Monkeypox appears to be spreading globally for the first time in an outbreak that has caught health officials off-guard.
The UK has recorded seven cases of the virus but the majority of them are not linked which suggests more are going undetected.
Spain and Portugal have also spotted the virus for the first time ever and the US is monitoring six people who were on a flight with a positive case.
The majority of patients in the UK are gay or bisexual men, as are the eight Spanish men suspected of having the disease.
Portuguese officials have confirmed five men tested positive and over a dozen more are thought to be infected.
Health chiefs in the UK say the pattern of transmission is ‘highly suggestive of spread in sexual networks’.
Until now monkeypox had only been detected in four countries outside of Africa — the UK, US, Israel and Singapore, all of whom had links to Nigeria and Ghana.
Infections are more common in central and western Africa, where they can result from direct contact with infected animals.
Monkeypox can kill up to one in 10 people it infects — but the strain spreading globally is milder and has a fatality rate of about one in 100.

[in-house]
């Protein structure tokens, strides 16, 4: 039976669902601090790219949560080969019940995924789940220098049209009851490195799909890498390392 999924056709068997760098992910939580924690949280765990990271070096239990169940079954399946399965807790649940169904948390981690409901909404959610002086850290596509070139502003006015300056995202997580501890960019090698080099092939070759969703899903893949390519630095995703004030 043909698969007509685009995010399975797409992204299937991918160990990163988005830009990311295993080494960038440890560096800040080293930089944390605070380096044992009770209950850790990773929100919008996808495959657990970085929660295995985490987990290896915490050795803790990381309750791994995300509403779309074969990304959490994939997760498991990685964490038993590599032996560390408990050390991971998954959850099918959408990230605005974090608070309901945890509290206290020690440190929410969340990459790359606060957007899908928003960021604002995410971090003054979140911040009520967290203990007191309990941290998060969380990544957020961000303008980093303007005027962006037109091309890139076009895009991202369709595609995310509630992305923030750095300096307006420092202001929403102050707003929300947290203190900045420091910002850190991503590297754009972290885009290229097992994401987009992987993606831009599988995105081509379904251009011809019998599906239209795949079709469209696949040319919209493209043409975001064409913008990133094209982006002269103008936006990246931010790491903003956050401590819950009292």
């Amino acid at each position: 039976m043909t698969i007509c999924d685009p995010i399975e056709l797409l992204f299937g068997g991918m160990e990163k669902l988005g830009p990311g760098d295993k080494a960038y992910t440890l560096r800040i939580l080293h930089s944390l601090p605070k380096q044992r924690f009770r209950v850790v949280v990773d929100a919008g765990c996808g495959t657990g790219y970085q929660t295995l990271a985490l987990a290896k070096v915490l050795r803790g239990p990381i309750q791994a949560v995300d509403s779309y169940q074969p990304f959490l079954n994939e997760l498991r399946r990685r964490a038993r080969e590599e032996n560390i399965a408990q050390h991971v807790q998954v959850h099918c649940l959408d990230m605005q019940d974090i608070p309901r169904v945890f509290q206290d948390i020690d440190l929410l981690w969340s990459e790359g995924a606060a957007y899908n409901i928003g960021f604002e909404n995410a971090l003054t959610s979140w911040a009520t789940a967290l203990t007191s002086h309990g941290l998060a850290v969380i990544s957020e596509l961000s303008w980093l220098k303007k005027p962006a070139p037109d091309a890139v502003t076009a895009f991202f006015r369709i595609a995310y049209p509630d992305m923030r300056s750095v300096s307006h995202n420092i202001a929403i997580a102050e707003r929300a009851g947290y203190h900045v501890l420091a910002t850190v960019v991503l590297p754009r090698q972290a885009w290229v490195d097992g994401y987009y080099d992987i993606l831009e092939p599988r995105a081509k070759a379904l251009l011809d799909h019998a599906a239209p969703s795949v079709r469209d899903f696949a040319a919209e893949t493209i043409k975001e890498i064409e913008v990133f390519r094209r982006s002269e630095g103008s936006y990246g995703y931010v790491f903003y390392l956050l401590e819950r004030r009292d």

That is roughly the same as the first strain of Covid that came out of Wuhan, however vaccines and natural immunity have since made the coronavirus much weaker.
Monkeypox’s similarity to smallpox means jabs and drugs against that virus are also effective.
What is monkeypox?
Monkeypox is a rare viral infection which people usually pick up in the tropical areas of west and central Africa.
It is usually spread through direct contact with animals such as squirrels, which are known to harbour the virus.
However, it can also be transmitted through very close contact with an infected person.
Monkeypox was first discovered when an outbreak of a pox-like disease occurred in monkeys kept for research in 1958.
The first human case was recorded in 1970 in the Democratic Republic of Congo and the infection has been reported in a number of central and western African countries since then.
Only a handful of cases have been reported outside of Africa and they were con…